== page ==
Astro Bob blog: Halley's Comet returns in a zillion piecesA hot new sunspot plus tips on watching Friday morning's meteor shower
By: Bob King, Duluth News Tribune
Halley's Comet returns in a zillion pieces
My sun viewing setup this morning: a small refracting telescope on a tripod with a solar filter over the tube end. The filter is optical-quality glass coated with aluminum. The shiny coating reflects and absorbs all but a tiny percentage of the sun's light allowing for safe viewing on the eyepiece end. Photo: Bob King
I set up my little scope with a solar filter and peered at the sun this morning before a wave of stratus clouds overtook the perfect blue sky. Overnight a brand new sunspot region had emerged dubbed number 1069. Although small, it looked busy. Simple sunspot groups have what's called a "beta" configuration meaning one part of the group acts like the north pole of a magnet while the other end acts as the south pole. Beta groups are often called bipolar and have a main leader spot and a smaller "follower" spot. The two poles are cleanly separated and the probability of big solar flares developing is low. Remember that flares are one of the ways particles from the sun reach the Earth to produce auroras.
The sun as photographed earlier today by the Solar and Heliospheric Observatory (SOHO). The spot group to the left and below 1069 is a simple bipolar group. 1069 has a more complicated beta-gamma configuration. Credit: NASA/ESA
Region 1069 is more complicated. It has a "beta-gamma" magnetic field meaning that while the group still has leading and following spots, it has more than one set of polarities (north and south poles) mixed together instead of cleanly separated. Groups like these are very active magnetically and often the site of sizeable solar flares. I'll be watching this one and report back if it produces any storms that might trigger northern lights back here on Earth.
If you have a telescope and have never used it to observe the sun, don't do so unless you have a proper solar filter. With the right filter, sun viewing is very enjoyable for several reasons:
* It's warmer than night sky watching
* The sun is big and there's lots to see including sunspots and their fascinating textures, bright patches called faculae which form at the birthplaces of sunspots and often remain after they disappear, the granulated texture of the sun and the march of spot groups across the sun's face as it rotates.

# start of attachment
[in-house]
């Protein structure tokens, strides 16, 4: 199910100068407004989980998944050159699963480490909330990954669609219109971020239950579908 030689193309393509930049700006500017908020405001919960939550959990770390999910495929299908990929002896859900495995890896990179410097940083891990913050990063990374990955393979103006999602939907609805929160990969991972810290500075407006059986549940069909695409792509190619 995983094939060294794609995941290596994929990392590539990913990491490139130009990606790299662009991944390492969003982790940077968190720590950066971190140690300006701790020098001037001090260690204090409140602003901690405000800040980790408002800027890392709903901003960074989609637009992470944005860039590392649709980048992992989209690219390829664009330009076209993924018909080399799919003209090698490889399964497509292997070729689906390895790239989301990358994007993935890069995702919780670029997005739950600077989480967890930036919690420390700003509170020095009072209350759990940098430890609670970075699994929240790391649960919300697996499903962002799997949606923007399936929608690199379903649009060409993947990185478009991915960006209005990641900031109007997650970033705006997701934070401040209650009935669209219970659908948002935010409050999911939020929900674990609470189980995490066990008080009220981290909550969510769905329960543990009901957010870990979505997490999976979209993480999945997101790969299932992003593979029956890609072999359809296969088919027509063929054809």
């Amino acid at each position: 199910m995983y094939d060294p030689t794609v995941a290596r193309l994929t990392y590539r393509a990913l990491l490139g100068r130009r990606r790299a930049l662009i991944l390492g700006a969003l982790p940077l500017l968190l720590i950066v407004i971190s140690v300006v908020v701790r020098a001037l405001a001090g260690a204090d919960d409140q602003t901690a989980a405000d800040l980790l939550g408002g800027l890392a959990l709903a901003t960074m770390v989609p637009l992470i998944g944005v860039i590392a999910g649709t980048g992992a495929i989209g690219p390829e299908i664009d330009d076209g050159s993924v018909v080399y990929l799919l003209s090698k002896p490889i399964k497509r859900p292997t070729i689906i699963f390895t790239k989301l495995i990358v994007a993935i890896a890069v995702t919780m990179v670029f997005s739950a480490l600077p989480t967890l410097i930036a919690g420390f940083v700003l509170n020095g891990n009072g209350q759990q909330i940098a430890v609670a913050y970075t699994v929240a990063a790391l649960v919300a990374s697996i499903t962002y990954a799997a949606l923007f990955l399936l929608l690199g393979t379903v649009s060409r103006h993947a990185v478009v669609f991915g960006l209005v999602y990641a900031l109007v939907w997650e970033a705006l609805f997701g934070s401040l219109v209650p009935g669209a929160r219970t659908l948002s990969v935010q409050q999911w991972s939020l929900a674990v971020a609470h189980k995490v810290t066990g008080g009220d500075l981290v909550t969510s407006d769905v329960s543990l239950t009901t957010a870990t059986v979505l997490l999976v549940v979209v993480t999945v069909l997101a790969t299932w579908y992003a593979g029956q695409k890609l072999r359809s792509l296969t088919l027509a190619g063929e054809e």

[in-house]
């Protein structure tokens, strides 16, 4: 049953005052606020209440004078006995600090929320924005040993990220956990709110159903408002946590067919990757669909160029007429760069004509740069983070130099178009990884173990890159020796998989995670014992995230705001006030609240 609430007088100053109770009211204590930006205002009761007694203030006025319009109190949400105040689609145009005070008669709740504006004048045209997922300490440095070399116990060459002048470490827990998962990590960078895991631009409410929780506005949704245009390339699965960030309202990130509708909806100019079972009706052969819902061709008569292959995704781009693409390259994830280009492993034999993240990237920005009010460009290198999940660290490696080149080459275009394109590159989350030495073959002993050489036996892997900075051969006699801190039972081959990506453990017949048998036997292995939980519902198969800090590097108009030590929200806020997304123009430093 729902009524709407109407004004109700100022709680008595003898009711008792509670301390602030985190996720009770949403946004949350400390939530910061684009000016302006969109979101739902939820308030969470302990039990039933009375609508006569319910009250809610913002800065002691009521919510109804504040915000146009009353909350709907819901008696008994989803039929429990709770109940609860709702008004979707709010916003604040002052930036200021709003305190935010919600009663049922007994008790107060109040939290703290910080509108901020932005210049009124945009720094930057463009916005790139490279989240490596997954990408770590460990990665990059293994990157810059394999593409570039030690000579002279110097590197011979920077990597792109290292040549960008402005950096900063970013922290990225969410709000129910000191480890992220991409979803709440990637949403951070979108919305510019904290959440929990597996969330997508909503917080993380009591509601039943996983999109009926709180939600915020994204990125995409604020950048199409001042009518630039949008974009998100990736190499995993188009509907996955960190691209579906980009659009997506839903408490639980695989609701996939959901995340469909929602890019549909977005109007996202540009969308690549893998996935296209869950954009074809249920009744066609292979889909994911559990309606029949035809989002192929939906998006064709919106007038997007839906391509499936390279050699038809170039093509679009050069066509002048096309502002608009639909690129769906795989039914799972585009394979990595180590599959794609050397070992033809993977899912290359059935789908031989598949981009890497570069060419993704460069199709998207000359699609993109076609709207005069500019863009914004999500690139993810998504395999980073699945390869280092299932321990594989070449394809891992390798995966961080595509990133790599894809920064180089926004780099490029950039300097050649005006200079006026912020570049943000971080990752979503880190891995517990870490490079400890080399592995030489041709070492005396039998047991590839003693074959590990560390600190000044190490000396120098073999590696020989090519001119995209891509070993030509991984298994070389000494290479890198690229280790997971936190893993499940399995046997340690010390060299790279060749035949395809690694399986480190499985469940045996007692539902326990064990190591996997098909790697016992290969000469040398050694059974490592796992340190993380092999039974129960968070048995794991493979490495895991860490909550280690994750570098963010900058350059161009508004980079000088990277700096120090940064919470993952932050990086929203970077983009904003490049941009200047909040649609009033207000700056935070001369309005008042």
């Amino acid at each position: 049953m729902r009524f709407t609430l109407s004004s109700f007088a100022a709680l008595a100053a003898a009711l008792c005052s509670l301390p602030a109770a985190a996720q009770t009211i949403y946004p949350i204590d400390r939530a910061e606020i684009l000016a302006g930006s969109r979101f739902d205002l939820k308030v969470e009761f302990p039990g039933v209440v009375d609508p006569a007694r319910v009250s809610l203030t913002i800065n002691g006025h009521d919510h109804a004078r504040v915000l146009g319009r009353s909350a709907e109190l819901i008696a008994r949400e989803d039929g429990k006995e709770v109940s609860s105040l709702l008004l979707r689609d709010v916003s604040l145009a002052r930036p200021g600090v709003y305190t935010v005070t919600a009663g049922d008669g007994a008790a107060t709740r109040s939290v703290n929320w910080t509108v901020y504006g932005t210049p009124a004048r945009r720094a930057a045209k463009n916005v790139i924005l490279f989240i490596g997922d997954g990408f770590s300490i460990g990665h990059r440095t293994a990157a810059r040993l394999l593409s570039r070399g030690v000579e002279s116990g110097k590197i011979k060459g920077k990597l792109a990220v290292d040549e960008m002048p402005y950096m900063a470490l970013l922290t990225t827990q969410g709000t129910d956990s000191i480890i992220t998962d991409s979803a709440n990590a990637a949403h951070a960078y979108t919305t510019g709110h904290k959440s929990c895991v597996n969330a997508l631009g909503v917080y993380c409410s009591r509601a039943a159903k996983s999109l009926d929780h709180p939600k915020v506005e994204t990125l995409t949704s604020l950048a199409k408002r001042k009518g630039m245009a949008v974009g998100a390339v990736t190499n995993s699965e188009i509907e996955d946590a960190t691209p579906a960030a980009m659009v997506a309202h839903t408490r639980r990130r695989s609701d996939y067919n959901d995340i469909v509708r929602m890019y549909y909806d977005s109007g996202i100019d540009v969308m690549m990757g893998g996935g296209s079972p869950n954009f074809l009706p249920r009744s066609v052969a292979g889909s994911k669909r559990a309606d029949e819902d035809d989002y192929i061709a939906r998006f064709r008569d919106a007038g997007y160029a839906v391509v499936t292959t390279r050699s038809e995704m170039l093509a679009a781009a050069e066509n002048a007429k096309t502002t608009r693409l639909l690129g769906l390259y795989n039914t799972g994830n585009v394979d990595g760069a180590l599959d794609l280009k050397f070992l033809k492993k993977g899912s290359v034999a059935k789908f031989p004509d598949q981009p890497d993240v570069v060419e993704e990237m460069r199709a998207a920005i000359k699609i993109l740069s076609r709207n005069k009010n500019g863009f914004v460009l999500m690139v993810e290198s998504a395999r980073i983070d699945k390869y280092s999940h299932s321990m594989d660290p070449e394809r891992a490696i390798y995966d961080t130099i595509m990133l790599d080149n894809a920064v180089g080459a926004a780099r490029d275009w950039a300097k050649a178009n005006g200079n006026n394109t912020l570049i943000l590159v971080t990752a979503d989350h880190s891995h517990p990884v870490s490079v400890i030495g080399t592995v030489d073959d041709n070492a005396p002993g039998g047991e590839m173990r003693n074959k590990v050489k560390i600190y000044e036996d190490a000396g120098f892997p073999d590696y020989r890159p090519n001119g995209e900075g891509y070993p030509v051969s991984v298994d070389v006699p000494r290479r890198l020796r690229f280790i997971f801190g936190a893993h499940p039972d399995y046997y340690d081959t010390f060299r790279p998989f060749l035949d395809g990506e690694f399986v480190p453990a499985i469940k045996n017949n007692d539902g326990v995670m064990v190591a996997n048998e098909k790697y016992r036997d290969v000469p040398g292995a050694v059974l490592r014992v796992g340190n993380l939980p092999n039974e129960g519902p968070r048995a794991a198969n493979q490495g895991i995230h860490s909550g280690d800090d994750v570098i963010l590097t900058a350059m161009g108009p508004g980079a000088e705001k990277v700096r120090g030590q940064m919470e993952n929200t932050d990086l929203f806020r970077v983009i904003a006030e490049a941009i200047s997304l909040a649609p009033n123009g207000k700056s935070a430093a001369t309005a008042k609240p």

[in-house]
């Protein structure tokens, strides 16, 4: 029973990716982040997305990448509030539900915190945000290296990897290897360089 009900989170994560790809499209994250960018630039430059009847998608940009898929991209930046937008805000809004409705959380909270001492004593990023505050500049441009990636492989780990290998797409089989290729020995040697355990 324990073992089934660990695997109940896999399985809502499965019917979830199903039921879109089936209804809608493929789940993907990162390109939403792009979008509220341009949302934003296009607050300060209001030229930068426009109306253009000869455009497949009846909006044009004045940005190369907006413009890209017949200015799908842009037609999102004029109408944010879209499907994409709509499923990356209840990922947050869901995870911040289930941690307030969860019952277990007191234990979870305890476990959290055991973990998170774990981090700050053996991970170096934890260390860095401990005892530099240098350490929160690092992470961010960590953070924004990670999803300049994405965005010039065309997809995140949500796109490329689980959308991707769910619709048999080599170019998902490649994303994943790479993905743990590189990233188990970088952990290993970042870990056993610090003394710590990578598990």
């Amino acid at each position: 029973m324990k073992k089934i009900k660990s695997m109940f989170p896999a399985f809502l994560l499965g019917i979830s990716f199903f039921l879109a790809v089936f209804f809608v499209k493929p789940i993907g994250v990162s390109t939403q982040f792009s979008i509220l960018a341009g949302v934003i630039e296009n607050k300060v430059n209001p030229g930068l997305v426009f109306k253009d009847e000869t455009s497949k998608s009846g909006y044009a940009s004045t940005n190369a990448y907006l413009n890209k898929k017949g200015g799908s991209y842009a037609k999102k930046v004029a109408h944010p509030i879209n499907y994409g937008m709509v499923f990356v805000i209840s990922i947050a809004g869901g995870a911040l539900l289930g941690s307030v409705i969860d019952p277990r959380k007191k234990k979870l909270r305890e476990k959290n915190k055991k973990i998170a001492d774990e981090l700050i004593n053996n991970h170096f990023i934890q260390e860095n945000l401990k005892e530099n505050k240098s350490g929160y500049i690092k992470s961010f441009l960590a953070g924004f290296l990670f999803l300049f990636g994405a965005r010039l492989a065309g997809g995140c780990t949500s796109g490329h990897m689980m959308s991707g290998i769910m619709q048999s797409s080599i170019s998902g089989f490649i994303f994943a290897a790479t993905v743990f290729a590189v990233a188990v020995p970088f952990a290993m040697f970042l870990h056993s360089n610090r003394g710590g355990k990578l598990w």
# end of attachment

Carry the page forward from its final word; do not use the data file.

* Can't beat the viewing hours -- always during daylight.
Look about halfway up in the east or south Friday morning between about 2:30 and 4 a.m. to see the annual Eta Aquarid meteor shower. The radiant (red circle) is in the northern half of the constellation Aquarius. Created with Stellarium
Just a heads up. We've got a modest meteor shower called the Eta Aquarids (AY-tuh uh-QUAR-ids) that will peak this Friday morning in the hour or two before dawn. Viewing conditions aren't the best for northern hemisphere sky watchers because the radiant point -- the place in the sky from which the meteors will appear to originate -- is low in the southeast just before dawn. The last quarter moon will also be in the vicinity, and its glare will drown out the fainter shooting stars. The further south you live, the higher the radiant will be which is why southern hemisphere viewers are favored for this shower.
At best, the Eta Aquarids produce about 30 fast-moving meteors per hour, but northerners are more likely to bag closer to 10 per hour. If you're out around 3 a.m. when the radiant rises, you might be lucky enough to spot an Eta Aquarid "Earth grazer". These are meteors that skim or graze the atmosphere and take what seems like forever to cross the sky. I've seen just one Earth grazer -- a member of the Leonid shower in November -- and it was spectacular. The meteor slowly rose up in the east and took many seconds to cross nearly the entire sky.
Halley's Comet in 1986 during its most recent appearance. It'll return again in the summer of 2061. Credit: NASA
Friday's shower is interesting for yet another reason -- the meteors you'll see originated in Halley's Comet. Bits and pieces of the comet were left behind hundreds of years ago during one of Halley's trips through the inner solar system. Each year in early May our planet passes through this stream of debris and we see a meteor shower. Wishing you clear skies!